There may be spoilers here, so if you haven’t seen the True Blood premiere, you might want to come back after you have.
“Turn! Turn! Turn!” the season five premiere of HBO’s True Blood, begins just moments after the events of last season. All necromancers have been defeated, hella people are dead, and everyone’s tense (but no one’s genuinely afraid of the cops, or at least they shouldn’t be, because murder isn’t something that you can be arrested for in Bon Temps).
Sookie, Lafayette, Eric, and Bill are dealing with all of the blood and viscera from their respective calamitous situations; shape-shifter Sam is cornered by a pack of growling werewolves; and Jason, who has the thigh muscles of a ninja turtle, is naked per usual. This first episode gave anxious fans a glimpse at what’s going to be this season’s major problem. No, it isn’t Russell Edgington, it’s the ever-growing ensemble. Every character—from Sookie to tertiary, background players—has his or her own elaborate drama. While that may be realistic (most of us aren’t just props in the lives of a small group of inordinately sexy people), there’s too much happening on this show!
In the premiere, we have Eric and Bill clashing with the Vampire Authority; Jason involved in this weird love square with baby vamp Jessica (the worst Rock Band singer ever), Hoyt, and the Fellowship of the Sun’s Steve Newlin (who is now a “gay vampire American”); Sookie, Lafayette, and Pam being brought together to “turn” Tara; Sam and Alcide all bogged down in werewolf politics; Andy and wiccan waitress Holly sleeping together; and Terry and Arlene entertaining Terry’s marine pal (that is, marine in the military sense and not in the mer-man sense…although, who knows?) played by Scott Foley.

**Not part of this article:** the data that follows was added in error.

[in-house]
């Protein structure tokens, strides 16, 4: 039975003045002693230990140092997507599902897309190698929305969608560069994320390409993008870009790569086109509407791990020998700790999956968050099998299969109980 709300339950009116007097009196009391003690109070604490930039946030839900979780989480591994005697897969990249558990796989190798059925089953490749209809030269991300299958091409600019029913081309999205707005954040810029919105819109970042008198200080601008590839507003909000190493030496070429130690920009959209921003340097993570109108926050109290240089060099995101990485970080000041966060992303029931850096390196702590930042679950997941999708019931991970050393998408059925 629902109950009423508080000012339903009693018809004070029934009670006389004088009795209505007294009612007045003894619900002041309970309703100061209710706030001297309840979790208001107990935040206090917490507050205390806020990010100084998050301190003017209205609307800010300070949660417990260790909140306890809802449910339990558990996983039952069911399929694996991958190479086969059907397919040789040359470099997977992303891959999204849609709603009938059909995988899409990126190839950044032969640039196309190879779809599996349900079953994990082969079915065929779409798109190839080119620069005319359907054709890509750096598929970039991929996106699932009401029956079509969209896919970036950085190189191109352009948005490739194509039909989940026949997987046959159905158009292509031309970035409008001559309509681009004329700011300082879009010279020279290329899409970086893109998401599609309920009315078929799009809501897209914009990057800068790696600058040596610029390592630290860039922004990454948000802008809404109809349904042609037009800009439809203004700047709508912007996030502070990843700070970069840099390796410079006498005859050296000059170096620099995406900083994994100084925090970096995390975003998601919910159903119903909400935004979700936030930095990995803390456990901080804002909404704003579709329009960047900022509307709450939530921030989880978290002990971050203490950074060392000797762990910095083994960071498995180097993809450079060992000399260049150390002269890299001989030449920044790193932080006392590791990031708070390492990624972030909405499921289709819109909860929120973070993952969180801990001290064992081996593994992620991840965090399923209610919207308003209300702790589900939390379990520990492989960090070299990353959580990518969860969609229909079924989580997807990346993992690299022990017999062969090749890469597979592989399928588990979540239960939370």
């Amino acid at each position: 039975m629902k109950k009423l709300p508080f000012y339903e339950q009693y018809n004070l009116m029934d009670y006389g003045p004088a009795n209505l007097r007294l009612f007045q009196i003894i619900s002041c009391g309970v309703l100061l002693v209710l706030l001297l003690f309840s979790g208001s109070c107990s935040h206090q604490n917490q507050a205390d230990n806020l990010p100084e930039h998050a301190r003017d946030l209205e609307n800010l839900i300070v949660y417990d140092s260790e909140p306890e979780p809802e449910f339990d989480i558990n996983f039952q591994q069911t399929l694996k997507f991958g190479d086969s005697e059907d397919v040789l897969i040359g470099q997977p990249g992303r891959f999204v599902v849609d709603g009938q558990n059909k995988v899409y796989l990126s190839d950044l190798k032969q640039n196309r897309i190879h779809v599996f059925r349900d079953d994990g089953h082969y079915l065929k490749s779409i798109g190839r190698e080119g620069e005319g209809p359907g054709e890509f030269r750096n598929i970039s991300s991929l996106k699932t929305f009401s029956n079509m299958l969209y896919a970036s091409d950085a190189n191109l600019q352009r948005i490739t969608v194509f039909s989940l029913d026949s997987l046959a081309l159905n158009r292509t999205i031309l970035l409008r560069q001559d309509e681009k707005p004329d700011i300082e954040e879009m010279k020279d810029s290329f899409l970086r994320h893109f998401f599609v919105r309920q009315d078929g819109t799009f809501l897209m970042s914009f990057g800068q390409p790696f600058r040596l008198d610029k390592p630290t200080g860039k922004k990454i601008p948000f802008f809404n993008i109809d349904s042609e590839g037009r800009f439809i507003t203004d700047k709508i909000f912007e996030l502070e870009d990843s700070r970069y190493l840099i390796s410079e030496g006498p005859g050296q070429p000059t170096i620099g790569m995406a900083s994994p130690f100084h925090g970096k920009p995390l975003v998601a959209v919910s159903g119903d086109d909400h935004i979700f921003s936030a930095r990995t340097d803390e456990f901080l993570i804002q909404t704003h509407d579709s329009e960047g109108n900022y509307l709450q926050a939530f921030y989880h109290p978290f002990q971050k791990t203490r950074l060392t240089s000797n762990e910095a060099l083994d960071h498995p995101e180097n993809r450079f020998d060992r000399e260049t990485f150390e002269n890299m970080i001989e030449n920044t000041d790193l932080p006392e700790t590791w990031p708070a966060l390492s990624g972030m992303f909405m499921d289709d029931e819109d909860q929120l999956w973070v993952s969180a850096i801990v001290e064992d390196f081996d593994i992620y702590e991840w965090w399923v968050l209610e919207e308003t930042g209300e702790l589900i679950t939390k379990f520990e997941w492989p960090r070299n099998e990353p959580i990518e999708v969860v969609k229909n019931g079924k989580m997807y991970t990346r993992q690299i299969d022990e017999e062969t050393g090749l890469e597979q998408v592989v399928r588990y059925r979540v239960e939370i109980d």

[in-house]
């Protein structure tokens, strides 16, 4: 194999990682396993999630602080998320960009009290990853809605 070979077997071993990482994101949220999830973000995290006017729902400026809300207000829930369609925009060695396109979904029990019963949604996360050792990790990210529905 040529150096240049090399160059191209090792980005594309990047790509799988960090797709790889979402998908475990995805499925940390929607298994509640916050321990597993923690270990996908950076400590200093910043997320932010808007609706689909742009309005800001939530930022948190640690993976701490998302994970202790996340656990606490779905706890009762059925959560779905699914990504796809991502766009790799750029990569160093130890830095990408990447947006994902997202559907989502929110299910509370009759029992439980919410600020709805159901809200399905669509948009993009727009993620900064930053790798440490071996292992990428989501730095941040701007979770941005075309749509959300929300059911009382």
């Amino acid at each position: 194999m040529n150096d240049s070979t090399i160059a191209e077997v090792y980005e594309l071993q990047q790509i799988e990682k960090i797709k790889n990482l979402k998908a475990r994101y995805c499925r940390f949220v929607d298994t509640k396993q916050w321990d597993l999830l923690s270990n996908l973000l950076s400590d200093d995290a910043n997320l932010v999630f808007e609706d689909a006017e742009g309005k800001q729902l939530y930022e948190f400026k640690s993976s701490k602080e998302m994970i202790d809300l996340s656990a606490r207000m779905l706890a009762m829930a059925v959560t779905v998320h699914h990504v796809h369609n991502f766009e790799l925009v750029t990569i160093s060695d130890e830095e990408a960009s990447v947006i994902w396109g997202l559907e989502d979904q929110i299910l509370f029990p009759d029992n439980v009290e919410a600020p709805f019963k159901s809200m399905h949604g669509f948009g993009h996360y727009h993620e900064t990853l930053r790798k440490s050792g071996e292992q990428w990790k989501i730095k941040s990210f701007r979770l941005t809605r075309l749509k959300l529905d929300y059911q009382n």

That last thread is the most exasperating at the moment. Foley doesn’t come right out and tell us why he’s in Bon Temps. Instead, he speaks in riddles to Terry, making some reference to “that night in Iraq.” But Amber, you say, that’s how storytelling works—things are revealed gradually. Well, that kind of evasiveness would be totally acceptable if this were the primary or even secondary plot but, at best, it’s quinary, so, whatever this guy is talking about is just distracting.
True Blood’s large cast is a benefit—I’m deeply fanatical about five different characters on this show. But if you’re going to hop from story to story there should be something linking the events beyond the fact that it’s all taking place on this one TV series called True Blood. Mad Men and Game of Thrones are two dramas that don’t have a problem managing their large ensembles and multiple storylines. This is because the connection that each thread has to the next is clear. In Mad Men, the advertising agency and Don are the nuclei and thematically, each character is trying and failing to find some kind of lasting happiness. In Game of Thrones, the struggle for the Iron Throne sends ripples throughout Westeros.
It’s far too early to have any idea of how this will all turn out. But at least six different conflicts were introduced in this episode and with True Blood’s history of jamming every storyline together at the last minute (I’m specifically thinking of season two where the Sookie, Bill, Eric, and Jason plots all collide with the maenad plot in the last two episodes), that doesn’t bode well for the rest of the season.
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